- "Sachal eumsik (사찰음식 寺刹飮食)" (in Korean). Doosan Encyclopedia. Retrieved 2015-07-02.
- Song, Min-seop (송민섭) (2005-05-08). 심신이 맑아지는 사찰음식…마음까지 정갈 (in Korean). Seyeo Ilbo. Retrieved 2015-07-02.
- 사찰 음식, 정신을 수양하며 건강을 먹는다 (in Korean). JoongAng Ilbo via Daum News. 2008-04-01. Retrieved 2015-07-02.
- Jang, J. et al. (2005). Understanding the food culture. [식생활 문화의 이해]. Seoul: Bomungak. ISBN 89-91060-34-X
- Lee, Yeun Ja “Jongga Ancestral Rituals and Food Culture” Koreana, Volume 24, No.2, Summer 2010
- Ho, Esther "Guide to pojangmacha: Why Koreans love drinking in tents" CNN Go. 23 March 2012. Retrieved 2012-04-13
- "Best specialty food carts in Seoul" CNN Go. 7 July 2011. Retrieved 2011-10-11
- Yi Tǒngmu 62.
- Pettid, 159.
- Jang et al. (2005, p.102).
- Jeong, H. (2011). Story of alcoholic drink by Professor Jeong Hun Bae [정헌배 교수의 술나라 이야기]. Seoul: Yedam. ISBN 978-89-5913-611-7.
- "Ssireum". Korean Overseas Information Service.
- "Gakjeochong (각저총 角抵塚)" (in Korean). Nate /EncyKorea.
- Pettid, 13.
- Pettid 2008, p.15
- King Sejong's Humanism, from National Assembly of the Republic of Korea
- Pettid, 17.
- The Academy of Korean Studies
- Pettid, 18-19.
- Pettid, 18.
- Pettid, 19.
- Pettid, 163.
- Pettid, 19-20.
- Pettid, 29,163.
- Pettid, 20.
- Pettid, 164-165.
- Pettid, 166.
- Pettid, 129
- Pettid, 130.
- Pettid, 132.
- Pettid, 130-132.
- Pettid, 133.
- Pettid, 134-135.
- Kim, Jong Su "Royal Banquets and Uigwe during the Late Chosun Period," Korea Journal, Summer 2008
- Baek Un-hwa (백운화). Inje Food Science Forum (인제식품과학 FORUM), "Part 3 Status quo and prospect about the industrialization of Korean traditional beverages (제 3 주제 전통 음청류의 산업화 현황과 전망)" taken from  on 2008-06-15. pp. 75~95.
- Coultrip-Davis, Deborah, Young Sook Ramsay, and Deborah Davis (1998). Flavors of Korea: Delicious Vegetarian Cuisine. Tennessee: Book Publishing Company. ISBN 978-1-57067-053-4.
- Cost, Bruce. Asian ingredients: a guide to the foodstuffs of China, Japan, Korea, Thailand, and Vietnam. New York: Harper Perennial, 2000. ISBN 0-06-093204-X
- Crawford, Gary W. (2006) East Asian Plant Domestication. In Archaeology of East Asia, edited by Miriam Stark. Wiley-Blackwell, 2006 ISBN 1-4051-0213-6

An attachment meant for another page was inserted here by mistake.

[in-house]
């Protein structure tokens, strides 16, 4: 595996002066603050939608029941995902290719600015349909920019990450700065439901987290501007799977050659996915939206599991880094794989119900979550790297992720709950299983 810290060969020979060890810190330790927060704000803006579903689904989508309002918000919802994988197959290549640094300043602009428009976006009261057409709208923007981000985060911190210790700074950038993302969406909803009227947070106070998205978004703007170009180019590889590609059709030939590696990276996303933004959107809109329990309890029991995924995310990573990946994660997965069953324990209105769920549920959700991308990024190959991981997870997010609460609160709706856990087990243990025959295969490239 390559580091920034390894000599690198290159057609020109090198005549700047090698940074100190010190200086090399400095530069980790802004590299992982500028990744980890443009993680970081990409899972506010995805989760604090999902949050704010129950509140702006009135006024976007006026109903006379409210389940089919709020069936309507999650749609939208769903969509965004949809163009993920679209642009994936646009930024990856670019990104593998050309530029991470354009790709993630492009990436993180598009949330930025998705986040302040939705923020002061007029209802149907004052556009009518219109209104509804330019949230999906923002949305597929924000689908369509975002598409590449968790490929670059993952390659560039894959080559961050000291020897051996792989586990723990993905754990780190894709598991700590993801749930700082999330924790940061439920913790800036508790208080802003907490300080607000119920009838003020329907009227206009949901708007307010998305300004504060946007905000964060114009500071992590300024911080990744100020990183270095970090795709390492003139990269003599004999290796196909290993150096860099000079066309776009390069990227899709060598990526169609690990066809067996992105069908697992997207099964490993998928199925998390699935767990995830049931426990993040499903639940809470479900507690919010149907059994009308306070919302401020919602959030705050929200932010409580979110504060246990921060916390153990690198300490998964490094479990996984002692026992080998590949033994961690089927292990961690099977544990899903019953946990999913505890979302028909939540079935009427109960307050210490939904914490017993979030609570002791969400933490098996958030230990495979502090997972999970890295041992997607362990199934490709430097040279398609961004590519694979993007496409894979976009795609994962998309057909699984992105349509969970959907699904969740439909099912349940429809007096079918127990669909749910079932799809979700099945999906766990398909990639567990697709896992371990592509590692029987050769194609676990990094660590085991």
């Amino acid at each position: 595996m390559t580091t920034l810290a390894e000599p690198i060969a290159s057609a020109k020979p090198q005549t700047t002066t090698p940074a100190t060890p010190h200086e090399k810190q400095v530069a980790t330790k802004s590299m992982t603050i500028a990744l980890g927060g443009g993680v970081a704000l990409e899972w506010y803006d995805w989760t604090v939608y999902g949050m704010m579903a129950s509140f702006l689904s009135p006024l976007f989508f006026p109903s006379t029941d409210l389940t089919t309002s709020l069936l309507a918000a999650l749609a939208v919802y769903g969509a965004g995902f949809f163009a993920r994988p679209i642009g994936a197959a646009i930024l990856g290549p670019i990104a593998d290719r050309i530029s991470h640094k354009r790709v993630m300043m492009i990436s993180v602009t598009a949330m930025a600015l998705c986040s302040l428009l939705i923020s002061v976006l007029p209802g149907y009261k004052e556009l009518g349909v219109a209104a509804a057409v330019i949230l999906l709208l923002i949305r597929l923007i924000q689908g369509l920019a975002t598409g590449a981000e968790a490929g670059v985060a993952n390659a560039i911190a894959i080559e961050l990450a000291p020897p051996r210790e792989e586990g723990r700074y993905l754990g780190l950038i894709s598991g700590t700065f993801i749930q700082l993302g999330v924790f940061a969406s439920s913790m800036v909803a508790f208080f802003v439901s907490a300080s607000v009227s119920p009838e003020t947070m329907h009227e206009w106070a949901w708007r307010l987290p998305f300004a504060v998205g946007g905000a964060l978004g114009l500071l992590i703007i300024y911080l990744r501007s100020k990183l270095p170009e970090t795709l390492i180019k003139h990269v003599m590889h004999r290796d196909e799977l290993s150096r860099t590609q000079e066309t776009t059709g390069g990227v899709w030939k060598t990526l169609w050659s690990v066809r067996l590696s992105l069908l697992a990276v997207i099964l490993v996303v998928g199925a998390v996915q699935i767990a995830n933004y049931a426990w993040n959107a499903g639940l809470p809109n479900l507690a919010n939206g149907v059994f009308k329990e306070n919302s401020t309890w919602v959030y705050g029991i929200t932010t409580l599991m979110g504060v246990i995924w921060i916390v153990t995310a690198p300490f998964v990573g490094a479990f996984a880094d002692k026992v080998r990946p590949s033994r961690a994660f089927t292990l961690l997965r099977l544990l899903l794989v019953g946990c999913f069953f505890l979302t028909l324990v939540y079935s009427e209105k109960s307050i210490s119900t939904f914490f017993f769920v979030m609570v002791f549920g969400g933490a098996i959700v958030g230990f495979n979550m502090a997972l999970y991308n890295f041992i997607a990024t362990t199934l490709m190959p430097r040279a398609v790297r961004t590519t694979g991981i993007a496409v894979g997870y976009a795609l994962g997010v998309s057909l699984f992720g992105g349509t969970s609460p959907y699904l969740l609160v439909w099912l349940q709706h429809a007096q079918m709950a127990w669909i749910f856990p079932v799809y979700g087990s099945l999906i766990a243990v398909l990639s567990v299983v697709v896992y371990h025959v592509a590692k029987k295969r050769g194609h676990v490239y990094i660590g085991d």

- Food in Korea, "Jontongjoo – Kinds of Traditional Liquors" taken from 
- Herskovitz, Jon. Reuters, "North Korean beer: great taste, low proliferation risk", Mar 9, 2008, taken from 
- Hopkins, Jerry. Extreme Cuisine: The Weird & Wonderful Foods that People Eat, Singapore: Tuttle Publishing, 2004.
- Korea Agro-Fisheries Trade Corporation. "Introduction of Eumcheongryu" taken from  on 2008-05-22.
- Korea Tourism Organization. "Experience Royal Cuisine" taken from  on 2008-06-13.
- Koryǒsa, The History of the Koryǒ Dynasty, Seoul, 1990.
- National Assembly of the Republic of Korea. "King Sejong's Humanism" taken from  on 2008-06-10.
- Marks, Copeland. The Korean Kitchen: Classic Recipes from the Land of the Morning Calm. San Francisco: Chronicle Books, 1993.
- O'Brien, Betsy. Let's Eat Korean Food. Elizabeth, NJ:Hollym, 1997. ISBN 1-56591-071-0
- Pettid, Michael J. (2008). Korean cuisine: an illustrated history. Reaktion Books. ISBN 1-86189-348-5.
- Sohn Gyeong-hee (손경희). Inje Food Science Forum (인제식품과학 FORUM), "Part 1 HIstorical overview of Korean traditional eumcheongryu (제 1 주제 한국 전통 음청류의 역사적 고찰)" taken from  on 2008-06-16.
- The Academy of Korean Studies. "농사직설(農事直說), Nongsa jikseol" taken from  on 2008-06-10.
- "Hanjeongsik, a full-course Korean meal". The Chosun Ilbo. 2001. Archived from the original on 2003-07-07. Retrieved 2008-06-11.
- The Korea Economic Daily, "Brew master.. the only beer in the world" (브루 마스터 .. 세계 유일의 맥주) taken from 
- Yi Kyubo, Tongmyǒng-wang p'yǒn' (The lay of King Tongmyǒng) in Tongguk Yi Sangguk chip (The Collected Works of Minister Yi of the Eastern Country), Seoul, 1982.
- Yi Yang-Cha, and Armin E. Möller (1999). Koreanisch vegetarisch: Die kaum bekannte, fettarme, phantasievolle und küchenfreundliche Art asiatisch zu kochen (Korean Vegetarian: Almost Unknown, Low Fat, Creative and Kitchen-friendly Way of Asian Cooking). ISBN 978-3-7750-0457-2.
- Yi Tǒngmu, Sasojǒl (Elementary Etiquette for Scholar Families), quaoted in Sources of Korean Tradition, Volume Two: From the Twentieth Centuries, ed. Yǒongho Ch'oe, Peter H. Lee and W. Theodore de Bary. New York, 2000.
- Yu Jisang (유지상). "How about today? Pojangmacha, outing at night" (오늘 어때? 포장마차 ‘밤마실’) taken from  on 2008-06-13.
|Wikimedia Commons has media related to Korean cuisine.|
|Wikibooks Cookbook has a recipe/module on|
- Official site of Korea National Tourism List of Korean Food
- Food in Korea at the Wayback Machine (archived April 6, 2009) at the Korea Agro-Fisheries Trade Corporation
- Food in Korea
- (Korean) List of articles about Korean cuisine at the Doosan Encyclopedia
- (Korean) Categories of Korean cuisine at the Empas / EncyKorea
- famous in FSU salad of Koryo-saram (not known on Korea)